The Concept of Business Continuity

norrmanbusinesscontinuitymanagement

Kindly be reminded that the recommended answer is for your reference only. It doesn’t matter whether you have the right or wrong answer. What really matters is your reasoning process and justifications. 

This post is the justification of the Business Continuity Practice Question. The recommended answer is A, “Facilitate the process for the determination of the maximum tolerable downtime, and invite the VP of information technology to commit to the recovery time objective and recovery point objective.”

This question is designed based on the Topic 1.7 Identity, analyze, and prioritize Business Continuity (BC) requirements in Domain 1 of the CISSP exam outline.


Enterprises are doing business to deliver value, or business is all about delivering value. Common factors affecting value delivery are people, process, technology, and so forth. A process delivering value is commonly called business process. The basic idea behind the concept of business continuity is to recover critical business processes subject to the limited enterprise resources available in case of a disruptive incident or disaster.

Based on the statements above, we can conclude some key points as follows:

  1. Information technology (IT) is “one” of the most critical factors of business continuity.
  2. The scope of business continuity planning includes critical business processes and the underlying information systems.
  3. Business people identify or determine critical business processes first, then the underlying information systems by IT people. The criticality of a business process is evaluated by the maximum tolerable downtime (MTD); a process with 2-hour MTD is apparently much more critical than the one with 2-day MTD.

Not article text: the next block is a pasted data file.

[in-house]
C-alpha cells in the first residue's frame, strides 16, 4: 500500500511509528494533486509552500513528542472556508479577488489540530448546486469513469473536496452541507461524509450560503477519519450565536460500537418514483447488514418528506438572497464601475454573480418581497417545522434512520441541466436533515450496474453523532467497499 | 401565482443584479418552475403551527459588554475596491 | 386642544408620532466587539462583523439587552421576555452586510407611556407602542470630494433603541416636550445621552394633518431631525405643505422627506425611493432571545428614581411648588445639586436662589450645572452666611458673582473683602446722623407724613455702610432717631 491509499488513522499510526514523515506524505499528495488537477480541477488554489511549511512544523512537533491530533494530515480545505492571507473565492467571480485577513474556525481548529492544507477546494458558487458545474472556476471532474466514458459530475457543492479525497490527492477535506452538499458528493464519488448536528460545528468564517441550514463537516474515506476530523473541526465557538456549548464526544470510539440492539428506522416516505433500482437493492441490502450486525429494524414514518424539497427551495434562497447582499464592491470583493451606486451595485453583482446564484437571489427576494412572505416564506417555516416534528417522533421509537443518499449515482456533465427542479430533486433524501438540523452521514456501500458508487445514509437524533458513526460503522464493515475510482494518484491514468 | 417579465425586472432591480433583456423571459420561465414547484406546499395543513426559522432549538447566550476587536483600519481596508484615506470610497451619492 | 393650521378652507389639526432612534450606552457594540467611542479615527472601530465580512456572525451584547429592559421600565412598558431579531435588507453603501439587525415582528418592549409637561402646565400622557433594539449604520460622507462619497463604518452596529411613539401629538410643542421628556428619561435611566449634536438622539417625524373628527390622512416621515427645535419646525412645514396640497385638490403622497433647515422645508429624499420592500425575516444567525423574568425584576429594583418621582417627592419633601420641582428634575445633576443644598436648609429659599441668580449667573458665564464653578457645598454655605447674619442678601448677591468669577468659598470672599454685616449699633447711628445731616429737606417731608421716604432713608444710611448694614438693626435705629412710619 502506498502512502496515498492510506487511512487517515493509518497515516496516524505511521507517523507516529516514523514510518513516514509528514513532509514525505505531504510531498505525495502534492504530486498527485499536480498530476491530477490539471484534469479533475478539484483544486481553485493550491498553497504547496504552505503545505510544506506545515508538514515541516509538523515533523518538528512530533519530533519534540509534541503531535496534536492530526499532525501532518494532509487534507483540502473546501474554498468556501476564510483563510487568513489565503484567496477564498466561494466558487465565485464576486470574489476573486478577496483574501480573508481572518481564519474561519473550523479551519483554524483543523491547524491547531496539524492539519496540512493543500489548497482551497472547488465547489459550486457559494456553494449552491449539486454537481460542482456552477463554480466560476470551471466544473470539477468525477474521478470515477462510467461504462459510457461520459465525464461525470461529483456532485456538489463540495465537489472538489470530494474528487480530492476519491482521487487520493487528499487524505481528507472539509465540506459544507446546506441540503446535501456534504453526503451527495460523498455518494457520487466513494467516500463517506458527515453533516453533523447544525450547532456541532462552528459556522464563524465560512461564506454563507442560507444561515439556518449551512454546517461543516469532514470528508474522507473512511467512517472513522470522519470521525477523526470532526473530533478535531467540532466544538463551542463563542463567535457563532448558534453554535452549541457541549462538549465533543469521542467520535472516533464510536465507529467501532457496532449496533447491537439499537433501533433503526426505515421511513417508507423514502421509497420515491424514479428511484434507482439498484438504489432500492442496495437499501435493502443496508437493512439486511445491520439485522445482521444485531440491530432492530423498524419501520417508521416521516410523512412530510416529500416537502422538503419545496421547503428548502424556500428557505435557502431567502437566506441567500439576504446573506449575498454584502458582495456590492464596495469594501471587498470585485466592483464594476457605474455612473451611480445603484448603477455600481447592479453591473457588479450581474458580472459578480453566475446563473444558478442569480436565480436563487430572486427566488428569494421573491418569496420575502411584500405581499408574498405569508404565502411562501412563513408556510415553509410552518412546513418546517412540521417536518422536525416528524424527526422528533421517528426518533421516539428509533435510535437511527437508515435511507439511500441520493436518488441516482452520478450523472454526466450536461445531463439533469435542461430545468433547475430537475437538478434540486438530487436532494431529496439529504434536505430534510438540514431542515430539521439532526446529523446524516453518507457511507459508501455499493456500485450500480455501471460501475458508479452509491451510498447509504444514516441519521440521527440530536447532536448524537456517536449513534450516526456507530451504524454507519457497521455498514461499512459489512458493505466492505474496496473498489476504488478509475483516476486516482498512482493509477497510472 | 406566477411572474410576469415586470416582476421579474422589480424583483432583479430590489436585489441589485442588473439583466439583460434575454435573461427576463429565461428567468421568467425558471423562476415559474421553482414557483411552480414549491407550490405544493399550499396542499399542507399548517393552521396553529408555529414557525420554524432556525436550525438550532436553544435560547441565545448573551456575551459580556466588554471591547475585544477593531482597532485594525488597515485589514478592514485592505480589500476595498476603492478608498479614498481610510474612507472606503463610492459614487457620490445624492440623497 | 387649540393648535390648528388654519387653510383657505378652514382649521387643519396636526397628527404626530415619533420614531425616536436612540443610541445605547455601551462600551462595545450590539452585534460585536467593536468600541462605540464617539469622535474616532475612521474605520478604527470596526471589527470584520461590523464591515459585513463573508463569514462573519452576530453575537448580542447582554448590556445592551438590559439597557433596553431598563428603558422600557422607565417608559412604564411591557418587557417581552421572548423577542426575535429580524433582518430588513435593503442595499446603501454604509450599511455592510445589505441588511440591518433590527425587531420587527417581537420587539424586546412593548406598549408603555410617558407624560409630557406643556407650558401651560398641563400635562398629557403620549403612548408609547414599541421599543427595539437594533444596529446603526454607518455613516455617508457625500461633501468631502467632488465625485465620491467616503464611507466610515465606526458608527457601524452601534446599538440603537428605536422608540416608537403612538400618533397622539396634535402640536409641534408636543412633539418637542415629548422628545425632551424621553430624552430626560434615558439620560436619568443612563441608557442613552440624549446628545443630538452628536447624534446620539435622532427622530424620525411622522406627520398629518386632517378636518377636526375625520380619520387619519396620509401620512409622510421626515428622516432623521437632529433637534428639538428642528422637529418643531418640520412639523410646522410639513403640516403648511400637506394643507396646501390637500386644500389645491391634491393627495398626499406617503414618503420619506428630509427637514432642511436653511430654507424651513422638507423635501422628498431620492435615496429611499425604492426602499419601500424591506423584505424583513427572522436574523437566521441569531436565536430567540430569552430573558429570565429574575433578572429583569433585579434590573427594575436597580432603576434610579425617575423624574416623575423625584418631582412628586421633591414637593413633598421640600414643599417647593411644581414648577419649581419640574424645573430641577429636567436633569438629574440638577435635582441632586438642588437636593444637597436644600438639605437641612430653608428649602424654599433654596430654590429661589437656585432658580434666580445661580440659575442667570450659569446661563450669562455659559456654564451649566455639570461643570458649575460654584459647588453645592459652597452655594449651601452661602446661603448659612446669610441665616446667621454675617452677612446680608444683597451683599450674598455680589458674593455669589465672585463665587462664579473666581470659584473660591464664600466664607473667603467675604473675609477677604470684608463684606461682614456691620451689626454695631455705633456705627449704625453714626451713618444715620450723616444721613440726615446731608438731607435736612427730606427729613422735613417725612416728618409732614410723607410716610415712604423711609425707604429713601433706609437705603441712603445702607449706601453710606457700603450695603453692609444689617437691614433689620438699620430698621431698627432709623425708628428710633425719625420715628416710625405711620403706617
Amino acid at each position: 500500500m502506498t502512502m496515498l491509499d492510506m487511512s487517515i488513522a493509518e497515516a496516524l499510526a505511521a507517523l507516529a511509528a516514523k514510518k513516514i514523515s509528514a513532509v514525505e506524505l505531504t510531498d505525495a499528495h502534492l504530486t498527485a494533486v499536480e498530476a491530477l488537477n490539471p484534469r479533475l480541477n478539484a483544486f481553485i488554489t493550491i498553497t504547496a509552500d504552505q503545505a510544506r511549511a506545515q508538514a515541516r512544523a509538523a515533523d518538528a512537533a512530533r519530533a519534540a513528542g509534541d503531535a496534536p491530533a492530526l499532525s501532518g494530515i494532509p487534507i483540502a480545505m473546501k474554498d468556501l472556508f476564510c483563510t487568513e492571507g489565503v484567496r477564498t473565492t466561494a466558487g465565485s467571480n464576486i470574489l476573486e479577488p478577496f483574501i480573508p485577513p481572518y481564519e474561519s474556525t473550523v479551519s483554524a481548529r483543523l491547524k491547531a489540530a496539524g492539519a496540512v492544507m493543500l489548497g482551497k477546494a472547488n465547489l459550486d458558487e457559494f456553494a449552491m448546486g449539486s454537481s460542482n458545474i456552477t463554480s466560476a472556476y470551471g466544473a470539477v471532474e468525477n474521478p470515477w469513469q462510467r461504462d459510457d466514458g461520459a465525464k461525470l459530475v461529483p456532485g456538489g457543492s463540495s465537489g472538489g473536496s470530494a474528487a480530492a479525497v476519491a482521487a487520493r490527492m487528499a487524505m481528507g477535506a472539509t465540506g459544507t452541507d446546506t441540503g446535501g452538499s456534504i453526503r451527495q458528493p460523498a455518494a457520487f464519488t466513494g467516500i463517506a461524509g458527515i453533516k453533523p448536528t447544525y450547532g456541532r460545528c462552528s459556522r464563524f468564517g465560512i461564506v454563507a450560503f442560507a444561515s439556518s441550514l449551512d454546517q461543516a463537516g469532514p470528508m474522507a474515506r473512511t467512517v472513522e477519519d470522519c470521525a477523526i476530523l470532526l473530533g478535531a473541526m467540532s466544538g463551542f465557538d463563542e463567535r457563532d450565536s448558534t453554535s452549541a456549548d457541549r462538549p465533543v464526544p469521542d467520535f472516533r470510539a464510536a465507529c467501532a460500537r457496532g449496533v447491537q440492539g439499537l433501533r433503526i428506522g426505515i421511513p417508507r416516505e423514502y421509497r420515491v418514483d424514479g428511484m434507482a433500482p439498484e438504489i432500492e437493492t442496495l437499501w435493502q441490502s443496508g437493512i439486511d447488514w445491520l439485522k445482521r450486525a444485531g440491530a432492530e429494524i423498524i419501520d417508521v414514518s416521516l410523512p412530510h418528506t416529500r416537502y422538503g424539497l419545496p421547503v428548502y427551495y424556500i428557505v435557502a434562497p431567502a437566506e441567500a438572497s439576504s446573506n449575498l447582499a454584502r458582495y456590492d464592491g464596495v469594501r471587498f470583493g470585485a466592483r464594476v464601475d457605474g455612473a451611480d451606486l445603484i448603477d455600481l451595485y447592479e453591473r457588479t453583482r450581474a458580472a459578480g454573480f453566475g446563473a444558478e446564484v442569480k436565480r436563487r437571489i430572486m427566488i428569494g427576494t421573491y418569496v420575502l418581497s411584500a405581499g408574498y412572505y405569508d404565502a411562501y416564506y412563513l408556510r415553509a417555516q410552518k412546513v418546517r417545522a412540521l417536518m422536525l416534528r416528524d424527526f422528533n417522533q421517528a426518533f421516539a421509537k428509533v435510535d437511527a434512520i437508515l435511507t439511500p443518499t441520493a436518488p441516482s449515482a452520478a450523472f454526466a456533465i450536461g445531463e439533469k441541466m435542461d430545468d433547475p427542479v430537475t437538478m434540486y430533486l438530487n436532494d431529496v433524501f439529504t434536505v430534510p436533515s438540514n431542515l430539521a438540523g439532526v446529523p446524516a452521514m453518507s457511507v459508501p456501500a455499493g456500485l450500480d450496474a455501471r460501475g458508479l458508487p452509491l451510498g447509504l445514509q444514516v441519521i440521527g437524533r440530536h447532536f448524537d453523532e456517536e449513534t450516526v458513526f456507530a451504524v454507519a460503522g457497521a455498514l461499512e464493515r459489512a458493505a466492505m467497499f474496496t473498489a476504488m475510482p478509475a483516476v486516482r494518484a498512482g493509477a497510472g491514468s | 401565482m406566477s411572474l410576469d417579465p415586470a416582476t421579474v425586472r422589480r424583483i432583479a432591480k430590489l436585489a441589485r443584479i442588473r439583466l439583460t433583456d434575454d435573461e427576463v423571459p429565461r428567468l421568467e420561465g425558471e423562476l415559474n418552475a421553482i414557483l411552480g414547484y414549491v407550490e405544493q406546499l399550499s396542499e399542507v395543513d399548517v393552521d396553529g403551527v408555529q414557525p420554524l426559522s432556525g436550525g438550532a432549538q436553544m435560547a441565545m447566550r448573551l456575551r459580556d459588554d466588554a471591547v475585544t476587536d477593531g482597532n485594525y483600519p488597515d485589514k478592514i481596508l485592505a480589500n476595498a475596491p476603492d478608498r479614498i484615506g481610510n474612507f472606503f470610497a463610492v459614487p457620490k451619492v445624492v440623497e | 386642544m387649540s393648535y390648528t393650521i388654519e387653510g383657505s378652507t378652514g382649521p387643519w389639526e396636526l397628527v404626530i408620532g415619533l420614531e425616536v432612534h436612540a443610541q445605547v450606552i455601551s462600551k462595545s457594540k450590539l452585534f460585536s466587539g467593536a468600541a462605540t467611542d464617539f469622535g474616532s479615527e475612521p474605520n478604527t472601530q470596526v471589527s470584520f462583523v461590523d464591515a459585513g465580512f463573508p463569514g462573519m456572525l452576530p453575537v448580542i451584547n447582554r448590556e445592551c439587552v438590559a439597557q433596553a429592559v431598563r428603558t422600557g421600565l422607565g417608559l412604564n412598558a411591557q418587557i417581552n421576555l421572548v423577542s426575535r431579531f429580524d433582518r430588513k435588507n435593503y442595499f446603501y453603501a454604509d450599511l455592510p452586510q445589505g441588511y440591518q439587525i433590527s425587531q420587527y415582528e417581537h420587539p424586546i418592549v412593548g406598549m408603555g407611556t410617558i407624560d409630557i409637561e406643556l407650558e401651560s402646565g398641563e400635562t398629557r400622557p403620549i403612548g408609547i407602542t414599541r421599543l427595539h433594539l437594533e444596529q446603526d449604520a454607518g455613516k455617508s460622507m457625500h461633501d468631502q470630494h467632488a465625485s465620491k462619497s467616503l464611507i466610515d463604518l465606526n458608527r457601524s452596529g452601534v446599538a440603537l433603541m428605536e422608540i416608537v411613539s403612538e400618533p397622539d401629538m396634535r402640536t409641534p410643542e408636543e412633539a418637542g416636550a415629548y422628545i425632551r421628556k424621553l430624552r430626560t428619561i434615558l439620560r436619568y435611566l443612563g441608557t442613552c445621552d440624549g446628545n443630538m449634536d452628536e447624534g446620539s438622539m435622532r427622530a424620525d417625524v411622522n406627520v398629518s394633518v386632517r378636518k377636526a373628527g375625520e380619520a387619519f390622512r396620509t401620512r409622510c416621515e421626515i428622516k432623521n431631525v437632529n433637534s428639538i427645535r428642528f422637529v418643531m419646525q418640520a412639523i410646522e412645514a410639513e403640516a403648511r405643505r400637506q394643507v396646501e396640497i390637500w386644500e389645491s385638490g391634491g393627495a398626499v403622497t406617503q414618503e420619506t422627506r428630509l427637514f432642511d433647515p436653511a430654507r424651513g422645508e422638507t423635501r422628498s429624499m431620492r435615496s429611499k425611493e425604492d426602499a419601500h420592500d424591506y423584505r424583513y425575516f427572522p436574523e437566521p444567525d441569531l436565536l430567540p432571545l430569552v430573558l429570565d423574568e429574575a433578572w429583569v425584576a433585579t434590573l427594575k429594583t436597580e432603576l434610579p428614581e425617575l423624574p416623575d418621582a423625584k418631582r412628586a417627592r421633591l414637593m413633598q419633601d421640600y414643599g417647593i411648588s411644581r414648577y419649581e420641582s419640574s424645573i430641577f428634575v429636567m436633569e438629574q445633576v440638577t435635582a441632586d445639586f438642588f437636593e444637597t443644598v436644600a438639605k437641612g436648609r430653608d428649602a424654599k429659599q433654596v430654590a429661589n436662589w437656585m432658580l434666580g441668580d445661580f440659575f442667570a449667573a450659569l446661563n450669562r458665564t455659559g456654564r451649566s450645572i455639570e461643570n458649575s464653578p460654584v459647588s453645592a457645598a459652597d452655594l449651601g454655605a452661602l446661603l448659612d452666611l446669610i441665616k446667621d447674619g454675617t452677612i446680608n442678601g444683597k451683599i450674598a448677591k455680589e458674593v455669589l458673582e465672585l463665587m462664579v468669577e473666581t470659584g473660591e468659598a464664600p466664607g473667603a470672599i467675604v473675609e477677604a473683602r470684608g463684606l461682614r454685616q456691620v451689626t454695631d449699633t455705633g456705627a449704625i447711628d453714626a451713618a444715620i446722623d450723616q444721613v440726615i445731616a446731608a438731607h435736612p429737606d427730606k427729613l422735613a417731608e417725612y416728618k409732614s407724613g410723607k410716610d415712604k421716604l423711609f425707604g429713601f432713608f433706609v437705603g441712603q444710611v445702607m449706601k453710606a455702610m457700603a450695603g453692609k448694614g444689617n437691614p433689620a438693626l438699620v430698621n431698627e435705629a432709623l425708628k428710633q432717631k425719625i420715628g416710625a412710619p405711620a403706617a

4. Information systems should be recovered by IT people based on the business requirements specified by the business people and negotiated with IT people; specifically, recovery time objective (RTO) and recovery point objective (RPO).
  5. Business and IT people work together to achieve the goal of business continuity. A business continuity plan (BCP) as a master plan is the output of business continuity planning that usually includes a disaster recovery plan (DRP) as a sub-plan prepared by IT people.

It’s ineffective for IT people to conduct any disaster recovery planning before the critical business processes are determined, not to mention making decisions on alternative sites, e.g., mirror site, hot site, warm site, or code site, you name it.

The essence of business impact analysis (BIA) is to identify critical business processes and the impact in case of a disaster. MTDs of business processes are the most important output of BIA. RTO and RPO are objectives guiding the DRP; both of them are derived from MTD and negotiated between the business and IT people. In other words, RTO and RPO are commitments of IT to the business to fulfill the MTD requirement.

So, what about the business continuity planning process and the role of CISO? They vary from business to business. It’s not uncommon for a CISO as a coordinator or facilitator to facilitate the BIA process. This reemphasizes the importance of the R&R of CISO.

I won’t recommend Answer B, C, and D as the correct answers mainly because the decision about the hot site or cold site are made before the critical business processes are identified and not justified with any cost/benefit analysis.

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